“What counts is what you do in life when people aren’t looking and the cameras aren’t there,” he said. “And a lot of people did a lot of good for their fellow man and woman, and it just makes me proud to be a part of this great country.”

Before Teressa and Donna Bell cut the ribbon and entered the home, construction leader Peter Salemme presented the two with blankets created by volunteers, as well as an “instruction manual.”

“With new cars and appliances and such, there’s always an instruction manual that comes with it,” Salemme said. “We have two instruction manuals for you and Donna — the Holy Bible.”

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WBRZ-TV has a great report on the dedication that you can watch by clicking the image below:

Catholic Charities contributes $500,000 to Disaster ReBuilders’ efforts in Texas

Catholic Charities contributes $500,000 to Disaster ReBuilders’ efforts in Texas

Catholic Charities of Galveston-Houston is contributing $500,000 to the Fuller Center Disaster ReBuilders to house families and rebuild their homes that were damaged last year by flooding from Hurricane Harvey. Fox-26 television reports on the deal in the video below and notes that the Disaster ReBuilders are looking for more local volunteers as they continue their efforts over the next couple of years in the area. If you would like to contribute funds or volunteer hours to the Disaster ReBuilders’ efforts, please click here.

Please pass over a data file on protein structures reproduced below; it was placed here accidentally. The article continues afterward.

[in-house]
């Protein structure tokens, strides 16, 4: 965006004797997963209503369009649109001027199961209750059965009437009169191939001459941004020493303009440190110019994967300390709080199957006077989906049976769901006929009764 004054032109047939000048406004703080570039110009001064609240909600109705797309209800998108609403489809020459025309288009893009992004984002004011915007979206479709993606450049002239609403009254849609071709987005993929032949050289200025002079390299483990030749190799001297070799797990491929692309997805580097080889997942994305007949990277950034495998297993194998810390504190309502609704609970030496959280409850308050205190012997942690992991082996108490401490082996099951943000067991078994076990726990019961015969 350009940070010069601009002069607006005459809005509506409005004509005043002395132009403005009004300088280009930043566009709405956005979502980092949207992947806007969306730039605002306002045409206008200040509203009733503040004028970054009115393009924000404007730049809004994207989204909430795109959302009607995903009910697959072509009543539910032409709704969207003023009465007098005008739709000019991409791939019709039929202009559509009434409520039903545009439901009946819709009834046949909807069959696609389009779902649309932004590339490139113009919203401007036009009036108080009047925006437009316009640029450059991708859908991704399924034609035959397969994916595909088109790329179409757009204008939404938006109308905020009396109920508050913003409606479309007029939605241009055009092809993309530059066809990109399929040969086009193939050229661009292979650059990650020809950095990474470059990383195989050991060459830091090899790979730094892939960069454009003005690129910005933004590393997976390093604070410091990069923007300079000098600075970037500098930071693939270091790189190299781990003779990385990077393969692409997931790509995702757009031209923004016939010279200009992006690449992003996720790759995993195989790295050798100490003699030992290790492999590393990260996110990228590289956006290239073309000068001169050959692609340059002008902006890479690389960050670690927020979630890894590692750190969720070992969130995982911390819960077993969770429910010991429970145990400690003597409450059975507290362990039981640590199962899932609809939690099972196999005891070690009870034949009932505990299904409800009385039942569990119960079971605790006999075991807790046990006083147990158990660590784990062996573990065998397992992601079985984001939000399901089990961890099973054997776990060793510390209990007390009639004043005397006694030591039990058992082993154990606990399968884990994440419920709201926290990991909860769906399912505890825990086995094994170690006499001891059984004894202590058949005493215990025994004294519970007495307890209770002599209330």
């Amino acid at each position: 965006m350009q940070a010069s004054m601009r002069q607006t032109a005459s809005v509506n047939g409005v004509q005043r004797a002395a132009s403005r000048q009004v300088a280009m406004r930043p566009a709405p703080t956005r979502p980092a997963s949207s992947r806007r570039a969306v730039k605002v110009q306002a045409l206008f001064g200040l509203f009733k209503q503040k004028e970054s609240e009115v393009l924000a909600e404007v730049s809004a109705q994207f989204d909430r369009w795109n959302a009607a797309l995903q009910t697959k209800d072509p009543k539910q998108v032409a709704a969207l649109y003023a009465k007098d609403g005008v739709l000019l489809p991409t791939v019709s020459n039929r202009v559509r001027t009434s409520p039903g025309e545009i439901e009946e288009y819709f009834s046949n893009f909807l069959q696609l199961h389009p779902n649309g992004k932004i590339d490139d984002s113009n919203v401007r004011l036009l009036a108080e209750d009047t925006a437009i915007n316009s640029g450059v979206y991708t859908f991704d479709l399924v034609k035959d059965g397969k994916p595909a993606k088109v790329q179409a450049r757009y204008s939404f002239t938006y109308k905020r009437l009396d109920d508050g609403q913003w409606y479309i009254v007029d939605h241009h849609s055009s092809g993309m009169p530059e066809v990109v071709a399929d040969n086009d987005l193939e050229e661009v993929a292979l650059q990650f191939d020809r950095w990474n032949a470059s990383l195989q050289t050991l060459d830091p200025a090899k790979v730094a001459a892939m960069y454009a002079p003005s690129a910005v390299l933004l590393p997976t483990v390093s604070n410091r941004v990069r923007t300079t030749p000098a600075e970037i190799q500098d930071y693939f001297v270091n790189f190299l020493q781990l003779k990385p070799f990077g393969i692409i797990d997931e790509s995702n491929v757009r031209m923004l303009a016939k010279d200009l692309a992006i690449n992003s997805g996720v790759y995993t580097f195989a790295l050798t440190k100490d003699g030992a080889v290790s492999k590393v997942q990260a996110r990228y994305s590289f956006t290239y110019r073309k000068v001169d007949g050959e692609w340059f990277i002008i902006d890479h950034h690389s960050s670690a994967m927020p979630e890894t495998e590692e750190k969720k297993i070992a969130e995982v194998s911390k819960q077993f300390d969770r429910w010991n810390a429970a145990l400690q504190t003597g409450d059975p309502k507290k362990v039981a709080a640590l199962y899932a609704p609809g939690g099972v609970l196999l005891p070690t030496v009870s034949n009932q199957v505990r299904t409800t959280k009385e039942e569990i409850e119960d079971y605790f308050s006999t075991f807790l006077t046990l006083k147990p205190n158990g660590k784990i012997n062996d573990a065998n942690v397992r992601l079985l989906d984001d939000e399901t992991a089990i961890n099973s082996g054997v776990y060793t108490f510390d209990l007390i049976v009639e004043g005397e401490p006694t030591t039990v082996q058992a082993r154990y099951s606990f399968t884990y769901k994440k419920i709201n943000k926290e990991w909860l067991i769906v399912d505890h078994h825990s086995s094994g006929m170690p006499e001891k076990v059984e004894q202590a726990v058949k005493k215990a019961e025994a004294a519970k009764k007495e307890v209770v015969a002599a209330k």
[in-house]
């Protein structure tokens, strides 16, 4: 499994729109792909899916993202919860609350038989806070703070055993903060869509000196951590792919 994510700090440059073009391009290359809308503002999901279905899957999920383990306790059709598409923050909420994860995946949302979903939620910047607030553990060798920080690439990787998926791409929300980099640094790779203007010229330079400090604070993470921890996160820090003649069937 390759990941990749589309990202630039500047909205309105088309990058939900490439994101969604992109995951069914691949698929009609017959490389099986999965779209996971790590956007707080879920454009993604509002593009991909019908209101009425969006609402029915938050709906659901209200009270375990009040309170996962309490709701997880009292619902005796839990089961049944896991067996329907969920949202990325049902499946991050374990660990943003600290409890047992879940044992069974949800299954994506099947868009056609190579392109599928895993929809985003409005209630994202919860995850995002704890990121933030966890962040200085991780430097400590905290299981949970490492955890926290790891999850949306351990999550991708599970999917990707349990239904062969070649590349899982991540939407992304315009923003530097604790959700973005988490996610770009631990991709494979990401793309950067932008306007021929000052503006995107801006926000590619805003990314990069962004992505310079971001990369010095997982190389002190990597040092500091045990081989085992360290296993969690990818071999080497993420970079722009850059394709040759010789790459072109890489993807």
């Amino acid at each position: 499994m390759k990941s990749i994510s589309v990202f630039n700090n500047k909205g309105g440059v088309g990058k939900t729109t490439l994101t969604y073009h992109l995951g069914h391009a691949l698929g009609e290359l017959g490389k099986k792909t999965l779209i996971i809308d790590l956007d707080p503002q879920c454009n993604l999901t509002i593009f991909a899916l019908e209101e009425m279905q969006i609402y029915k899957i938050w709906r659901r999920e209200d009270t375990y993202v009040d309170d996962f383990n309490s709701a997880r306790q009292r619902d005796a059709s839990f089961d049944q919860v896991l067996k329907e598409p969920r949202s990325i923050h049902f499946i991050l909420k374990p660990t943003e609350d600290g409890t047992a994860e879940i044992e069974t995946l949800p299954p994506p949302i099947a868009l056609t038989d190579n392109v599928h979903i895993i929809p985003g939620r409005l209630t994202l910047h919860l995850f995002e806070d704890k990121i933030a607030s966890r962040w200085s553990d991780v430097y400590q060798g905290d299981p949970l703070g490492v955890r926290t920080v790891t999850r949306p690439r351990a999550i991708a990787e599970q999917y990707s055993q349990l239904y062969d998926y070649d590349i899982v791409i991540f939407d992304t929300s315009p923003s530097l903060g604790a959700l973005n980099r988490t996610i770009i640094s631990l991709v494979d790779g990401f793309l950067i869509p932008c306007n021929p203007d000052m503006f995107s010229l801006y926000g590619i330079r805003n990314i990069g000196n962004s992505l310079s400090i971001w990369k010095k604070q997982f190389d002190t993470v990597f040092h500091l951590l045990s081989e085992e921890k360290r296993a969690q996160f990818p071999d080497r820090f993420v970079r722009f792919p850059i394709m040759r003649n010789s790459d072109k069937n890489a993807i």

Building homes in Armenia a summer tradition for Florida’s Charlie Takesian

Building homes in Armenia a summer tradition for Florida’s Charlie Takesian

Now 82, Charlie Takesian of Ocala, Florida, recently returned from his 12th mission trip to build homes — the last 10 of those trips have been to the country of his forefathers, Armenia. In an interview with the Ocala Star-Banner, Takesian talks about why he serves every summer with The Fuller Center for Housing’s Global Builders program and whether he has any plans to slow down. Spoiler alert: After helping build 26 homes, he has no intention of slowing down.

ocala star-banner story

Our Fuller Center kids are growing up — and that’s what it’s all about

Our Fuller Center kids are growing up — and that’s what it’s all about

(Photo: We met Cindy and Manuel, above, during our first exploratory visit to Nicaragua. They captured our hearts, and their family would become the first to move from a shack to a new Fuller Center home in Las Peñitas, Nicaragua.)

Often when we think of a house, we picture walls, a roof, windows, doors and floors. But when you fill those walls with families trying to build a better life for themselves and their children, that house becomes a home. And home is the foundation, the basic building block for healthy families and successful children.

Studies have repeatedly shown what common sense already tells us — that children who grow up in a decent home are more likely to be happier, healthier and do better in school than those who do not. Sometimes, though, we need a reminder of that. Sometimes, we need to put a face with that statistic. And here’s a face we fell in love with way back in 2012 … Read More »

VIDEO: Anush takes you on a tour of her family’s new home in Armenia

VIDEO: Anush takes you on a tour of her family’s new home in Armenia

 

After spending virtually her entire life in a shipping container that was supposed to be only a “temporary” shelter after a massive earthquake struck Armenia in 1988, Anush is thrilled to have a beautiful new home for her family in the Lori region’s Darpas village. Speaking in English, Anush takes us on a tour of her family’s new home and expresses her gratitude.